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There are two assumptions in place. First that the police are either being used beyond their role or that they are too expensive. The second is that some other goverment body can do those jobs cheaper or more effectively.

Having had to interact with CPS, APS, and various other social services I would argue they are far from efficient.

Just to build on this, I think literally defunding police -- i.e., eliminating funding -- is pretty clearly an over-reaction. That's not surprising; major changes often begin with well-intentioned and/or opportunistic people overshooting the mark. It takes time and experimentation to find suitable middle ground.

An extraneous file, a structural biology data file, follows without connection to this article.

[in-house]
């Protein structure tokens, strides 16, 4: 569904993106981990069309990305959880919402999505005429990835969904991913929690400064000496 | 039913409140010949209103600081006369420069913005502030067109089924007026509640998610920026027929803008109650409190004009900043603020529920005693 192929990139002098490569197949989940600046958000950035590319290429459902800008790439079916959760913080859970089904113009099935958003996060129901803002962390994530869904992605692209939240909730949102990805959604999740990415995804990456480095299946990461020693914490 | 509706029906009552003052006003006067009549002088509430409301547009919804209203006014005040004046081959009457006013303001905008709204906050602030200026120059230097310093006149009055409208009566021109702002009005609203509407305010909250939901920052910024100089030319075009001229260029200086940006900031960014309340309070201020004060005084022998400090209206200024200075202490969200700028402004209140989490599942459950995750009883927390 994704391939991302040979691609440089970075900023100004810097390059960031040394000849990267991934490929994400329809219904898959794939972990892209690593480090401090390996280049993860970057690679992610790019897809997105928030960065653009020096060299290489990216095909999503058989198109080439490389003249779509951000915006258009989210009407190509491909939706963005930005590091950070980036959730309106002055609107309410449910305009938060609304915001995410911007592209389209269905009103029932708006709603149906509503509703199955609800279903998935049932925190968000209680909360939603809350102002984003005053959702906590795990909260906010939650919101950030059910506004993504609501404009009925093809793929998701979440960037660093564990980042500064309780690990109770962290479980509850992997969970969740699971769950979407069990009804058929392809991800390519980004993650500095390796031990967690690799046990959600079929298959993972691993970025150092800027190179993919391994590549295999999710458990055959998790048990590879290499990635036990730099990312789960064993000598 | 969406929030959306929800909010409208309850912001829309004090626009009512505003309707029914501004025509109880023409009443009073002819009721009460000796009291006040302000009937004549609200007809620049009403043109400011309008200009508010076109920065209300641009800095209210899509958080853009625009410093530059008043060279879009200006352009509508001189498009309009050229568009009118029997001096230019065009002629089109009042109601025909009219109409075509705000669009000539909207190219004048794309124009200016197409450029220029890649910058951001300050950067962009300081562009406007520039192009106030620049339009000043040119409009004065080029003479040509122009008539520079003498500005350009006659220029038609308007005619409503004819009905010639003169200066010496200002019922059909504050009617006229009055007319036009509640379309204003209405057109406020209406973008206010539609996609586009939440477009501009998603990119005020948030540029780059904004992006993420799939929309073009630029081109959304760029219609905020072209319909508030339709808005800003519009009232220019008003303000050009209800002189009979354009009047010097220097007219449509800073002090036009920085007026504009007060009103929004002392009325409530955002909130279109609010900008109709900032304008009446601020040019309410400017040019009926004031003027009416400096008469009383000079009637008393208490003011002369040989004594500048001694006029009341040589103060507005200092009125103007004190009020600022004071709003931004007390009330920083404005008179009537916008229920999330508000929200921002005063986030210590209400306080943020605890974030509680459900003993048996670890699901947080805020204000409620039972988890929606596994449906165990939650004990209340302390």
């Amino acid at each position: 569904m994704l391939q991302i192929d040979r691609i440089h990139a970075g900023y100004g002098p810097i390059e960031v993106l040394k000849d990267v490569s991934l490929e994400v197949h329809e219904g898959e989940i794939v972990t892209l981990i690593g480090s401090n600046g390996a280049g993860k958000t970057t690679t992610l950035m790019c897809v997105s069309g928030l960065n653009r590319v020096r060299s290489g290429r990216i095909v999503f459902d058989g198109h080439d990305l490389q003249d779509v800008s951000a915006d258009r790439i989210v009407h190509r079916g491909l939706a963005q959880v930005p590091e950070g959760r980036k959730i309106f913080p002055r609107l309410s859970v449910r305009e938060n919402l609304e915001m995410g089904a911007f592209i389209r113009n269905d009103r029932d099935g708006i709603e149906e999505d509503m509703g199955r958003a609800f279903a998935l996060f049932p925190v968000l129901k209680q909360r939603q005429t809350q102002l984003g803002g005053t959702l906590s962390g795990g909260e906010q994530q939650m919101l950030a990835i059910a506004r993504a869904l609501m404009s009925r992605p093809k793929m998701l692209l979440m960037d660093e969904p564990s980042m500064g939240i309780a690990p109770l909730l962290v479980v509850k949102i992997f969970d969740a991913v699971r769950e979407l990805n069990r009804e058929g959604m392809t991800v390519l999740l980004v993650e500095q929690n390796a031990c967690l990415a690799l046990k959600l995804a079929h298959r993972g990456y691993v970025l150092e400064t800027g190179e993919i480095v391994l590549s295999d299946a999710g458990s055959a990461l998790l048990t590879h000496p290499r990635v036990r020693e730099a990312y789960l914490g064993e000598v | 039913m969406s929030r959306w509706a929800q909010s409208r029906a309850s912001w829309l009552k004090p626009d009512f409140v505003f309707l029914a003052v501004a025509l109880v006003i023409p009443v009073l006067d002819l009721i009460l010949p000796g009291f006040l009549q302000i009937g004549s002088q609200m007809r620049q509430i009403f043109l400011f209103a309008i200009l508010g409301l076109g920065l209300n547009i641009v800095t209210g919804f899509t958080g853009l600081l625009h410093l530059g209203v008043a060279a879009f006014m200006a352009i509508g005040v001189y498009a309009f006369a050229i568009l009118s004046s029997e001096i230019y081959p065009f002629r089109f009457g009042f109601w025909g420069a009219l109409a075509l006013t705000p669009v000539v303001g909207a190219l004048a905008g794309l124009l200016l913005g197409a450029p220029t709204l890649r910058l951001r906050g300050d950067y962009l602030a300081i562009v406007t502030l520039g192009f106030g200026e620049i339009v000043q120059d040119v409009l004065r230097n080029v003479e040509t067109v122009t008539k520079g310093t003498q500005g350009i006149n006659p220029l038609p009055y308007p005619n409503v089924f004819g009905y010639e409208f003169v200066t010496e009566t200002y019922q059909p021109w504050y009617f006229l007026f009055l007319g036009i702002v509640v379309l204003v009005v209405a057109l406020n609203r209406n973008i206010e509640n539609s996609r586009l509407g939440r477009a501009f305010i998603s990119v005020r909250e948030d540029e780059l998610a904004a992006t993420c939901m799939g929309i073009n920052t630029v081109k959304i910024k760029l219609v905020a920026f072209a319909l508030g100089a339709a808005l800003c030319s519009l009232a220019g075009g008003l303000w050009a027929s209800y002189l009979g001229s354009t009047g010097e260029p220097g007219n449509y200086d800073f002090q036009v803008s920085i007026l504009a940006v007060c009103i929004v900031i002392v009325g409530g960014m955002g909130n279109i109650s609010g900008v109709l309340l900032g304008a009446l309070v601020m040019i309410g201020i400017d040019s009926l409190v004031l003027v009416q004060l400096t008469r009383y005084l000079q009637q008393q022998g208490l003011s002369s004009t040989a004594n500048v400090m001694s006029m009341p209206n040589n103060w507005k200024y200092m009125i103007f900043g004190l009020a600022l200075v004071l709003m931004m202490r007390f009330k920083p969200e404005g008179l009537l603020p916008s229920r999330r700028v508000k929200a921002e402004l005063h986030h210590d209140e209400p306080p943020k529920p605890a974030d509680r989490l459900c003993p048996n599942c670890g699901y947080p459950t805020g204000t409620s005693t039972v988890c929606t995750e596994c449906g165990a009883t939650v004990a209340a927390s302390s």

Examining police practices, like examining EMS practices, with the idea of making them more effective, sounds fine to me. And going back to the OP's question, perhaps EMS undertaking a voluntary review of practices before that's mandated would be a favorable development. Practical issues remain, though: Who would do these reviews? Who pays for them? What are the criteria? Would the scope be local, regional, or national? How would results be measured? Would the QA/QI loop ever be closed? What sort of oversight would be needed? Could such a process be kept free of corruption?

I see lots of opportunities for consultants who have the creds to undertake such projects -- sort of like security specialists after 9/11.
 

Phillyrube